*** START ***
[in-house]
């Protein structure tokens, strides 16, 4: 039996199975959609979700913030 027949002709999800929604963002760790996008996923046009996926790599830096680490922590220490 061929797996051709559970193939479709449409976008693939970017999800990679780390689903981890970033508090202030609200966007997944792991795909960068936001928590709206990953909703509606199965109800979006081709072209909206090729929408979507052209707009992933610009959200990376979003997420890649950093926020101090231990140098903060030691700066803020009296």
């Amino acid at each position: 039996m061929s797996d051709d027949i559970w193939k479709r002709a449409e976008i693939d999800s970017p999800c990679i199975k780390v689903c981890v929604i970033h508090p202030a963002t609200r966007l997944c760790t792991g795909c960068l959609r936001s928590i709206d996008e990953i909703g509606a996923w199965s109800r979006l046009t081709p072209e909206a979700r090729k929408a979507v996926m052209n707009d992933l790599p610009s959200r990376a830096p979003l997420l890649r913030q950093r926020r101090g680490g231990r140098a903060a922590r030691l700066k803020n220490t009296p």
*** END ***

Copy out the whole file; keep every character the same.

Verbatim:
[in-house]
């Protein structure tokens, strides 16, 4: 039996199975959609979700913030 027949002709999800929604963002760790996008996923046009996926790599830096680490922590220490 061929797996051709559970193939479709449409976008693939970017999800990679780390689903981890970033508090202030609200966007997944792991795909960068936001928590709206990953909703509606199965109800979006081709072209909206090729929408979507052209707009992933610009959200990376979003997420890649950093926020101090231990140098903060030691700066803020009296």
């Amino acid at each position: 039996m061929s797996d051709d027949i559970w193939k479709r002709a449409e976008i693939d999800s970017p999800c990679i199975k780390v689903c981890v929604i970033h508090p202030a963002t609200r966007l997944c760790t792991g795909c960068l959609r936001s928590i709206d996008e990953i909703g509606a996923w199965s109800r979006l046009t081709p072209e909206a979700r090729k929408a979507v996926m052209n707009d992933l790599p610009s959200r990376a830096p979003l997420l890649r913030q950093r926020r101090g680490g231990r140098a903060a922590r030691l700066k803020n220490t009296p």